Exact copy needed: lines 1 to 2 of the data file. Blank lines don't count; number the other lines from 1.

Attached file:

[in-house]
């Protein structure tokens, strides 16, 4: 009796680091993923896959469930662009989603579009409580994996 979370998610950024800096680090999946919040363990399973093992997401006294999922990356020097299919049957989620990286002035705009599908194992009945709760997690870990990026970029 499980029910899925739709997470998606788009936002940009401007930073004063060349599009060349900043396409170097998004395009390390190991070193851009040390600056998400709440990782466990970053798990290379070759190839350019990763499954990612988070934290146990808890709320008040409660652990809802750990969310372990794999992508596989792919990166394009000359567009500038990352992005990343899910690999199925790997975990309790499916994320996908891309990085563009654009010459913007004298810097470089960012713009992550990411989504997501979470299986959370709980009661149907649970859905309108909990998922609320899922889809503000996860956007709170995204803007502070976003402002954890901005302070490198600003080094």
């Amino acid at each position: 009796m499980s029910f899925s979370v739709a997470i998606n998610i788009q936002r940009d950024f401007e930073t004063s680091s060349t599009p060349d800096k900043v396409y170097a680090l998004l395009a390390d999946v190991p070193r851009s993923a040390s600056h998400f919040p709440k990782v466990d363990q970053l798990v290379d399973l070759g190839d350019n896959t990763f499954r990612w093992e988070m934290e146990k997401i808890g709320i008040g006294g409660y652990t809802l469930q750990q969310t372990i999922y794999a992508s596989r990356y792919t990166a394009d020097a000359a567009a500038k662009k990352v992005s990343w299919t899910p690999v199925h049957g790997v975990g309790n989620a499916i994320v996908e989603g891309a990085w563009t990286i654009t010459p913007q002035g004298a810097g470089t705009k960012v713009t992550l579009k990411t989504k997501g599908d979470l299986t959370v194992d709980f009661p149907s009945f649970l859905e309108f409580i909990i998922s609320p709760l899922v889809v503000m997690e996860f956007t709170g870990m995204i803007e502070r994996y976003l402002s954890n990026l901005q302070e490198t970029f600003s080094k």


[in-house]
């Protein structure tokens, strides 16, 4: 009796680091993923896959469930662009989603579009409580994996 979370998610950024800096680090999946919040363990399973093992997401006294999922990356020097299919049957989620990286002035705009599908194992009945709760997690870990990026970029 499980029910899925739709997470998606788009936002940009401007930073004063060349599009060349900043396409170097998004395009390390190991070193851009040390600056998400709440990782466990970053798990290379070759190839350019990763499954990612988070934290146990808890709320008040409660652990809802750990969310372990794999992508596989792919990166394009000359567009500038990352992005990343899910690999199925790997975990309790499916994320996908891309990085563009654009010459913007004298810097470089960012713009992550990411989504997501979470299986959370709980009661149907649970859905309108909990998922609320899922889809503000996860956007709170995204803007502070976003402002954890901005302070490198600003080094």